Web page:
… is from page 59 of Edwin Cannan’s 1914 book, Wealth: A Brief Explanation of the Causes of Economic Wealth:
The present organization of industry is sometimes described as capitalistic, and the term is quite properly applied, if all that is meant by it is that in our part of the world the greater part of industry and property is immediately controlled by persons and institutions whose object is to make a profit on their capital. In Western Europe and America it is certain that the majority of workers work as they are directed to work by persons and bodies of persons who employ them in order to make a profit by getting more than they pay for all expenses, and who reckon the profit as a percentage on their capital. The greater part of the property is also in the hands of such persons and institutions. But we are not to conclude from this that these persons and institutions exercise any really spontaneous control over mankind and the useful things upon the face of the earth. They are only intermediaries between the consumer on the one side and the persons whose work and property is necessary for production on the other. They can only get their profits in consequence of a careful attention to value which compels them to agree on the one side with the consumer with means, and on the other with the workers whom they employ and the owners whose property they use. Their profit is dependent on the price the consumer with means will give, and on the prices at which they can obtain the things and services necessary for the production. If the consumers for any reason choose to place a lower value on some commodity or service which is being produced by “capitalistic” methods, the profits fall off, and all or some of the persons, firms, or companies engaged in the trade are compelled, or at the least find it better, to reduce their output. And the same thing happens if, on the other hand, the value of some of the necessary elements of the production rises: profits are reduced until the amount produced is cut down, so that a rise in its price takes place.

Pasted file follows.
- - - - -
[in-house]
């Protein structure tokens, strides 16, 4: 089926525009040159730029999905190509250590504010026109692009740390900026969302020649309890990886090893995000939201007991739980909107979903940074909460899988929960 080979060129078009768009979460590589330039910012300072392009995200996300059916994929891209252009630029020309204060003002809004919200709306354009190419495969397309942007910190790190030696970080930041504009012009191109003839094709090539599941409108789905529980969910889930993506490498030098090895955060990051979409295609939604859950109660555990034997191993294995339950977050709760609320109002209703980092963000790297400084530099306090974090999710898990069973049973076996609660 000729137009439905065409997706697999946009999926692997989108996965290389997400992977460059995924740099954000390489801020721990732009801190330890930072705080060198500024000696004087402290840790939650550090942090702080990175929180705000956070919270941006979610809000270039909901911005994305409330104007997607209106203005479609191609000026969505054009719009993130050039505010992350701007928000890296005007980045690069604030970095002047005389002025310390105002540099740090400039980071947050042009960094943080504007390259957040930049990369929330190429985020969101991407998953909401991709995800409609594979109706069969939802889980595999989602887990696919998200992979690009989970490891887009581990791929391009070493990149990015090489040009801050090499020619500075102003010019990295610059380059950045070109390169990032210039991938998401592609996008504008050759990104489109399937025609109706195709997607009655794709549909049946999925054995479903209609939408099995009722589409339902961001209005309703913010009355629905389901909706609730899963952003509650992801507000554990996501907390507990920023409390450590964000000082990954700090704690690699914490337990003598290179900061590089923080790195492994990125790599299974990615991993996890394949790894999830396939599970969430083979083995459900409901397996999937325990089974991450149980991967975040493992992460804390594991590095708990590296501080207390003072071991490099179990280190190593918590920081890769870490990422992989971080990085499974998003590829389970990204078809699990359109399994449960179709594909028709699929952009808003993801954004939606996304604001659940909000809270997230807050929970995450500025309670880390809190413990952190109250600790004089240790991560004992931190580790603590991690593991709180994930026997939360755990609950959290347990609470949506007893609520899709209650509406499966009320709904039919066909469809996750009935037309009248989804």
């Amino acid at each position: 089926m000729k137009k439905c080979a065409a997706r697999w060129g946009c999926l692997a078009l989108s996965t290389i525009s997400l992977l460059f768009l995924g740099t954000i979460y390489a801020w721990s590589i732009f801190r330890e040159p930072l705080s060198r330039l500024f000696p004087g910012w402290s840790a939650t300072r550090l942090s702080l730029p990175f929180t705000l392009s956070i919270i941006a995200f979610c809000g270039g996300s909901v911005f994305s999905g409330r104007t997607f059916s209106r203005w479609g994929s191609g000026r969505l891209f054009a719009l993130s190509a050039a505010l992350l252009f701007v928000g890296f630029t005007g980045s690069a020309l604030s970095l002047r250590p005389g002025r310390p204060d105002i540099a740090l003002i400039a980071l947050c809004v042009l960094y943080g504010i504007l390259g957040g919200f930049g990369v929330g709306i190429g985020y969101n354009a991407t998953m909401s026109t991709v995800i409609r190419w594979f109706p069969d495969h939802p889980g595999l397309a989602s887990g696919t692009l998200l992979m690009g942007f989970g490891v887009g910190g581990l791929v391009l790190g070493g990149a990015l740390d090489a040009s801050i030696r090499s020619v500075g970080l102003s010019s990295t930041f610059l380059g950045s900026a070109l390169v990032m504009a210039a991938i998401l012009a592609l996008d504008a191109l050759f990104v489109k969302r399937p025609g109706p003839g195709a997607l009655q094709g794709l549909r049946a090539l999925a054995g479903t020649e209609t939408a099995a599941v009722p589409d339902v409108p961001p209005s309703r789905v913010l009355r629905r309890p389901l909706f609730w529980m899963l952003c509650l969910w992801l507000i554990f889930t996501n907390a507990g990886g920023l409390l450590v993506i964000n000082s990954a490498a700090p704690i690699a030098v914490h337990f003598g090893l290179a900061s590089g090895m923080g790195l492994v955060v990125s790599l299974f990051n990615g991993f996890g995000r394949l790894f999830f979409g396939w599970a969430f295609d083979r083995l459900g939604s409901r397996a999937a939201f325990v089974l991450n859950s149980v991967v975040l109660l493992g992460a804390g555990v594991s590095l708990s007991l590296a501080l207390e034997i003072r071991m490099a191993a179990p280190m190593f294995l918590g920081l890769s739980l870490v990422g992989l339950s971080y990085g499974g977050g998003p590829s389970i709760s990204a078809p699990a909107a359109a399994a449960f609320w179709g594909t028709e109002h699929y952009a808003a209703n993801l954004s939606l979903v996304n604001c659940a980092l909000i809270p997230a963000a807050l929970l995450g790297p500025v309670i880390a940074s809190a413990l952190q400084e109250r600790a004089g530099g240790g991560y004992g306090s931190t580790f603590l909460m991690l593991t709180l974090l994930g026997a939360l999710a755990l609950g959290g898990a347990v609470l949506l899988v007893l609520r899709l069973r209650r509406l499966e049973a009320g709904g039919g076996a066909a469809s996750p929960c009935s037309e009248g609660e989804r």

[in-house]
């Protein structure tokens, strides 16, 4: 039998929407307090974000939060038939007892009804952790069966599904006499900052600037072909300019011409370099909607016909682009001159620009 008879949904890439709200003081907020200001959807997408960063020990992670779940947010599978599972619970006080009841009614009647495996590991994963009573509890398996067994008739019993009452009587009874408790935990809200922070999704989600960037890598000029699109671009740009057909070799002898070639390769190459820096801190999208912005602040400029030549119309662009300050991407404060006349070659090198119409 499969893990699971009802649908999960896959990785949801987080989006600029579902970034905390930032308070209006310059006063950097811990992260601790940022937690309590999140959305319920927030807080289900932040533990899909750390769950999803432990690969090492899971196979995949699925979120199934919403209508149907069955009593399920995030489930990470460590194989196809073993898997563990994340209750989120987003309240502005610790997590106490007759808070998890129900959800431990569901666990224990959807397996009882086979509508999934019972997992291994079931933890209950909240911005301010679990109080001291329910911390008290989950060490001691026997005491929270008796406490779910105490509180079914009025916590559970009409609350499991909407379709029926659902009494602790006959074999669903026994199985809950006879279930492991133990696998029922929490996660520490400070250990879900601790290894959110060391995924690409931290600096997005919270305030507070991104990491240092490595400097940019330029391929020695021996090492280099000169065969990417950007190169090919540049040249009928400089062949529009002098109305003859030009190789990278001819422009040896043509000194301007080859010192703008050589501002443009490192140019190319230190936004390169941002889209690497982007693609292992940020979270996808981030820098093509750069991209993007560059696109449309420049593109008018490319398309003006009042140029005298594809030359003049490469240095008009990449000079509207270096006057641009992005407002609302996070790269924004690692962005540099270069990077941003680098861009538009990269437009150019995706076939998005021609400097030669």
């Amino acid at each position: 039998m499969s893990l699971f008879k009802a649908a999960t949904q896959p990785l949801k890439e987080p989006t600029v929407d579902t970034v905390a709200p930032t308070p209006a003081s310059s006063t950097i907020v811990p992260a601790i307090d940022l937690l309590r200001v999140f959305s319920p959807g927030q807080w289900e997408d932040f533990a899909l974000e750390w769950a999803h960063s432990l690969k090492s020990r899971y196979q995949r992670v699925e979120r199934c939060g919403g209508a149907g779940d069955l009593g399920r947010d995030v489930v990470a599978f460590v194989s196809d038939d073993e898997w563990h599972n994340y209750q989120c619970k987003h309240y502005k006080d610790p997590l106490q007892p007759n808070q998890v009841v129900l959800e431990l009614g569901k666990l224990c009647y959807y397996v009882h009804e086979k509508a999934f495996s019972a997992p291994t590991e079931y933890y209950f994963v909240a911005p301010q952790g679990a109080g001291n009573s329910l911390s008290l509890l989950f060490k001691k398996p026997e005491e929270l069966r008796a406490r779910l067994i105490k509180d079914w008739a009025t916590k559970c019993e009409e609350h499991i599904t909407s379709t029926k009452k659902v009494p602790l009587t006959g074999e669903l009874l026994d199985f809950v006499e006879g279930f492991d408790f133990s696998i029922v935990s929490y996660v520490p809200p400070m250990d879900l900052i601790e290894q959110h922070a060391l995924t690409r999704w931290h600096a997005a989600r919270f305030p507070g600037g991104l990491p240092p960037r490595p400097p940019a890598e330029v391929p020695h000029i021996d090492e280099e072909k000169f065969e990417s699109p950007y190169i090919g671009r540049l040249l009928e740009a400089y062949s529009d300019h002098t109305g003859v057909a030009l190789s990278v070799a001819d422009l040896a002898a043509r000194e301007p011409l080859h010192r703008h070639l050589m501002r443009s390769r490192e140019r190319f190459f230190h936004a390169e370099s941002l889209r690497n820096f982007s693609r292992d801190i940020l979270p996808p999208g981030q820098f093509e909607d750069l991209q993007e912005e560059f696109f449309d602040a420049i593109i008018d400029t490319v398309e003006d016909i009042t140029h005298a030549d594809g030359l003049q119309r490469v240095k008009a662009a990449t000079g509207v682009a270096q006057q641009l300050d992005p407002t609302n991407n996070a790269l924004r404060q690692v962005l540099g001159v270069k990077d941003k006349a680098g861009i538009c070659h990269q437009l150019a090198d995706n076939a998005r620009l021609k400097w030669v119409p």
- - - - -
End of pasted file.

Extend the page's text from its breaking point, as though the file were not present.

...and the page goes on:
Thomas Piketty and his fans are mistaken when they assert that the value of capital “tends to grow mechanically,” as in independently (1) of the creativity, risk-taking, and on-going effort of owners of business firms, and of (2) the desires and options of individuals acting in their capacities as consumers and as workers.